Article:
If you have a condition of the spine that makes it impossible for you to work and earn a living, you may qualify for Social Security Disability benefits. The Social Security Administration (SSA) has two programs, Social Security Disability Insurance (SSDI) and Supplemental Security Income (SSI).
Both these programs have strict medical criteria that must be met, and you must have a condition that will leave you unable to work for a year or longer, or that is expected to end in your death.
There are dozens of spinal disorders, and many of these conditions are specifically listed in the SSA medical guide, which is called the Blue Book. Even if your condition itself isn’t specifically listed in the Blue Book, you still may qualify for benefits using a medical-vocational allowance or the residual functional capacity (RFC).
The Different Spinal Conditions
Spine disorders are some of the more common medical problems that can result in a permanent disability. The disabilities of the spine might range from fractured vertebrae to spinal arthritis. Many have a separate listing in the Blue Book, and each listing has its own criteria that must be met.
Here are some specific spinal conditions that have Blue Book listings:
- Spinal stenosis
- Facet arthritis
- Vertebra fractures
- Spinal arachnoiditis
- Herniated nucleus pulposus
- Degenerative disc disease
You may have a different spinal disorder that is debilitating, and it may not have a listing. But, if you can show that your restrictions and limitations have made it impossible for you to work, you can still be approved for disability benefits.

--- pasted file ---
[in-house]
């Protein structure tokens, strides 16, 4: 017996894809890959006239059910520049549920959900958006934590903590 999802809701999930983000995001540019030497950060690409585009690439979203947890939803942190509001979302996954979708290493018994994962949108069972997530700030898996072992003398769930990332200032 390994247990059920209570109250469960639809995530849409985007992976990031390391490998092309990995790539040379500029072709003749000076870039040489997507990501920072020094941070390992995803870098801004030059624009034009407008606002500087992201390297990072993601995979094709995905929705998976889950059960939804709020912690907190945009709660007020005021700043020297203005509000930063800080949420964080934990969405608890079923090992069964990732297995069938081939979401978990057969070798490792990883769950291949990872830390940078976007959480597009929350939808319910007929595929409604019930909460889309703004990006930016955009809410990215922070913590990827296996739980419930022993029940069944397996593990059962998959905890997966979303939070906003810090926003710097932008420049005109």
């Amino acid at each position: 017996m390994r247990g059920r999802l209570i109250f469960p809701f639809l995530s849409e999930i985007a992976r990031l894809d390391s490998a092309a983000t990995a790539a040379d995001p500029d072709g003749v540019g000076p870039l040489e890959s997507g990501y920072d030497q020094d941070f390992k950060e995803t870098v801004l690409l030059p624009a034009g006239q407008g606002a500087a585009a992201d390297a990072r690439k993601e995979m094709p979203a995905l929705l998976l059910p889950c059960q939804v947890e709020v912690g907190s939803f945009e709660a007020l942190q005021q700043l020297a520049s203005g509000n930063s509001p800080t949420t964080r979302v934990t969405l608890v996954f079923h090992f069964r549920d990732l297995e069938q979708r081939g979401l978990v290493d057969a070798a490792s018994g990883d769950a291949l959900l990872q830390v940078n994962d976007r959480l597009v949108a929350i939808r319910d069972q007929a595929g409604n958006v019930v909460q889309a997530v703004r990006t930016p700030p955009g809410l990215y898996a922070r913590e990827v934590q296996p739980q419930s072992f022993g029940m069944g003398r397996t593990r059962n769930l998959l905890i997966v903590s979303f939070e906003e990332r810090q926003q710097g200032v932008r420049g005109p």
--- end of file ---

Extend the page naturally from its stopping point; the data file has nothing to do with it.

As an example, Disability Determination Services will consider damage or pinching of the nerves or distortion of the ligaments and bones in your spine as potential disabling conditions.
How Spinal Conditions Affect You
There are numerous spinal disorders, and you could have different symptoms that affect you to varying levels depending on the severity of your condition. Most people with a spinal disorder do have some difficulty performing physical work because the spinal cord affects almost every bodily function to some degree.
Most people who suffer from a spinal disorder will suffer pain to some extent. When you file your claim for disability benefits, you will want to make sure Disability Determination Services understand how your range of motion and physical abilities are restricted by your pain.
You will need to provide hard medical evidence that supports your claim. Medical records and physician notes should include how your pain affects you, your limitations, and restrictions that you face because of your medical condition daily.
Corroborating evidence will help you ensure your claim’s success. Be sure to provide a thorough list of all healthcare providers and include the dates of service and their contact information so the records can be thoroughly reviewed.
Consult with A Disability Attorney
If a spinal condition has left you unable to work, consult with a Social Security Disability attorney about pursuing your claim for disability benefits. Get your free case review today, so you can determine the best way to proceed with your disability claim for a spinal condition.